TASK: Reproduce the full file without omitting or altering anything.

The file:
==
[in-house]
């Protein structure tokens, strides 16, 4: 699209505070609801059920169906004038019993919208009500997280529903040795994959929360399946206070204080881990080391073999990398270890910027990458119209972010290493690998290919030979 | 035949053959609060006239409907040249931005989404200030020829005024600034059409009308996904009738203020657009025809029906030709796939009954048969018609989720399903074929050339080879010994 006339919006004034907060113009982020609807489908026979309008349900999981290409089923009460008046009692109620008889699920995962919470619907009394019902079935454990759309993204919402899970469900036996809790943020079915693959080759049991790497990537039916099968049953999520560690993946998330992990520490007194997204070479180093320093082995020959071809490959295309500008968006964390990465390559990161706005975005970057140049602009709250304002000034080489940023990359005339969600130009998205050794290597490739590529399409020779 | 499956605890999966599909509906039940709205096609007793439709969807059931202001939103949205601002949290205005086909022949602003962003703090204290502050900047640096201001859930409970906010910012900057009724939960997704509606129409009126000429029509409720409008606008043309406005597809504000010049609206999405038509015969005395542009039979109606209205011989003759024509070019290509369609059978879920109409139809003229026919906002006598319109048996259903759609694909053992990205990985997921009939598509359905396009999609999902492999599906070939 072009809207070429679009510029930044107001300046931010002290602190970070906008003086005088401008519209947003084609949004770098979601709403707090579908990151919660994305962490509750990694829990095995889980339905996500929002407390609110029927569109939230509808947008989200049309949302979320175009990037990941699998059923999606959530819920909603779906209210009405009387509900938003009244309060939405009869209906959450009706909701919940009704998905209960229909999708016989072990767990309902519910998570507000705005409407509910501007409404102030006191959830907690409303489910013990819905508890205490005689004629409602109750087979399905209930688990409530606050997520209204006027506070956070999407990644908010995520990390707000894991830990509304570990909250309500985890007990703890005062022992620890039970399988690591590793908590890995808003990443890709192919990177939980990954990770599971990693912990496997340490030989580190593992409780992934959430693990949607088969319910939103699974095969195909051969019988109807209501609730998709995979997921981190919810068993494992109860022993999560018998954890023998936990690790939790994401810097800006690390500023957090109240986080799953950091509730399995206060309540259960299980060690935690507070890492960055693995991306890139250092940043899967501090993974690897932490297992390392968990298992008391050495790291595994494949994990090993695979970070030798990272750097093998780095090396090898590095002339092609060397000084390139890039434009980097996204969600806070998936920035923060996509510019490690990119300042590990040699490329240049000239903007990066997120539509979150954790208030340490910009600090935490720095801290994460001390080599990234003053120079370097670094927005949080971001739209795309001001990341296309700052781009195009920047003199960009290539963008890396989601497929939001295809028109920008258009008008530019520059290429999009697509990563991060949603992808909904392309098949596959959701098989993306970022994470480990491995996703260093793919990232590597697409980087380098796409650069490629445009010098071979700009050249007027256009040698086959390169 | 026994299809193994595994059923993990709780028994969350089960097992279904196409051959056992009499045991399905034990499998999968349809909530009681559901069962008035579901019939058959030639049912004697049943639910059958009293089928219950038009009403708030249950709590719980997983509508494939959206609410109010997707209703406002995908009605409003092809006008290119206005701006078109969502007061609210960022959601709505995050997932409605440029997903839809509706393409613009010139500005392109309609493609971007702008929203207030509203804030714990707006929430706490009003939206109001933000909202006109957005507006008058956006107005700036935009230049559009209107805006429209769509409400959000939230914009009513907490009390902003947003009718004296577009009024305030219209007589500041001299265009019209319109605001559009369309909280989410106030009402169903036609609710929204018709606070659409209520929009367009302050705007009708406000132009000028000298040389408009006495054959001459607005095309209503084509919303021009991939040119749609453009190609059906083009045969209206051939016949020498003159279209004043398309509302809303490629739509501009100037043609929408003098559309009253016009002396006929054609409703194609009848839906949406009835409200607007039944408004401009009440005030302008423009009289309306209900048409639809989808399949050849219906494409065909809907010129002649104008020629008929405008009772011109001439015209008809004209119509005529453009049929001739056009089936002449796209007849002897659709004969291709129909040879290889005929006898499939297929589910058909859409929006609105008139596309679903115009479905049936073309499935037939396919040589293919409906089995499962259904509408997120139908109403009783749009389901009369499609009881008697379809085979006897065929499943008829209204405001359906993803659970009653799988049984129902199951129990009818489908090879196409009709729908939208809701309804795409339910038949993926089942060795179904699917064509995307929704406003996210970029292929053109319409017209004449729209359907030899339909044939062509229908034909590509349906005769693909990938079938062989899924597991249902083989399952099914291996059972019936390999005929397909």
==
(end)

[in-house]
């Protein structure tokens, strides 16, 4: 699209505070609801059920169906004038019993919208009500997280529903040795994959929360399946206070204080881990080391073999990398270890910027990458119209972010290493690998290919030979 | 035949053959609060006239409907040249931005989404200030020829005024600034059409009308996904009738203020657009025809029906030709796939009954048969018609989720399903074929050339080879010994 006339919006004034907060113009982020609807489908026979309008349900999981290409089923009460008046009692109620008889699920995962919470619907009394019902079935454990759309993204919402899970469900036996809790943020079915693959080759049991790497990537039916099968049953999520560690993946998330992990520490007194997204070479180093320093082995020959071809490959295309500008968006964390990465390559990161706005975005970057140049602009709250304002000034080489940023990359005339969600130009998205050794290597490739590529399409020779 | 499956605890999966599909509906039940709205096609007793439709969807059931202001939103949205601002949290205005086909022949602003962003703090204290502050900047640096201001859930409970906010910012900057009724939960997704509606129409009126000429029509409720409008606008043309406005597809504000010049609206999405038509015969005395542009039979109606209205011989003759024509070019290509369609059978879920109409139809003229026919906002006598319109048996259903759609694909053992990205990985997921009939598509359905396009999609999902492999599906070939 072009809207070429679009510029930044107001300046931010002290602190970070906008003086005088401008519209947003084609949004770098979601709403707090579908990151919660994305962490509750990694829990095995889980339905996500929002407390609110029927569109939230509808947008989200049309949302979320175009990037990941699998059923999606959530819920909603779906209210009405009387509900938003009244309060939405009869209906959450009706909701919940009704998905209960229909999708016989072990767990309902519910998570507000705005409407509910501007409404102030006191959830907690409303489910013990819905508890205490005689004629409602109750087979399905209930688990409530606050997520209204006027506070956070999407990644908010995520990390707000894991830990509304570990909250309500985890007990703890005062022992620890039970399988690591590793908590890995808003990443890709192919990177939980990954990770599971990693912990496997340490030989580190593992409780992934959430693990949607088969319910939103699974095969195909051969019988109807209501609730998709995979997921981190919810068993494992109860022993999560018998954890023998936990690790939790994401810097800006690390500023957090109240986080799953950091509730399995206060309540259960299980060690935690507070890492960055693995991306890139250092940043899967501090993974690897932490297992390392968990298992008391050495790291595994494949994990090993695979970070030798990272750097093998780095090396090898590095002339092609060397000084390139890039434009980097996204969600806070998936920035923060996509510019490690990119300042590990040699490329240049000239903007990066997120539509979150954790208030340490910009600090935490720095801290994460001390080599990234003053120079370097670094927005949080971001739209795309001001990341296309700052781009195009920047003199960009290539963008890396989601497929939001295809028109920008258009008008530019520059290429999009697509990563991060949603992808909904392309098949596959959701098989993306970022994470480990491995996703260093793919990232590597697409980087380098796409650069490629445009010098071979700009050249007027256009040698086959390169 | 026994299809193994595994059923993990709780028994969350089960097992279904196409051959056992009499045991399905034990499998999968349809909530009681559901069962008035579901019939058959030639049912004697049943639910059958009293089928219950038009009403708030249950709590719980997983509508494939959206609410109010997707209703406002995908009605409003092809006008290119206005701006078109969502007061609210960022959601709505995050997932409605440029997903839809509706393409613009010139500005392109309609493609971007702008929203207030509203804030714990707006929430706490009003939206109001933000909202006109957005507006008058956006107005700036935009230049559009209107805006429209769509409400959000939230914009009513907490009390902003947003009718004296577009009024305030219209007589500041001299265009019209319109605001559009369309909280989410106030009402169903036609609710929204018709606070659409209520929009367009302050705007009708406000132009000028000298040389408009006495054959001459607005095309209503084509919303021009991939040119749609453009190609059906083009045969209206051939016949020498003159279209004043398309509302809303490629739509501009100037043609929408003098559309009253016009002396006929054609409703194609009848839906949406009835409200607007039944408004401009009440005030302008423009009289309306209900048409639809989808399949050849219906494409065909809907010129002649104008020629008929405008009772011109001439015209008809004209119509005529453009049929001739056009089936002449796209007849002897659709004969291709129909040879290889005929006898499939297929589910058909859409929006609105008139596309679903115009479905049936073309499935037939396919040589293919409906089995499962259904509408997120139908109403009783749009389901009369499609009881008697379809085979006897065929499943008829209204405001359906993803659970009653799988049984129902199951129990009818489908090879196409009709729908939208809701309804795409339910038949993926089942060795179904699917064509995307929704406003996210970029292929053109319409017209004449729209359907030899339909044939062509229908034909590509349906005769693909990938079938062989899924597991249902083989399952099914291996059972019936390999005929397909």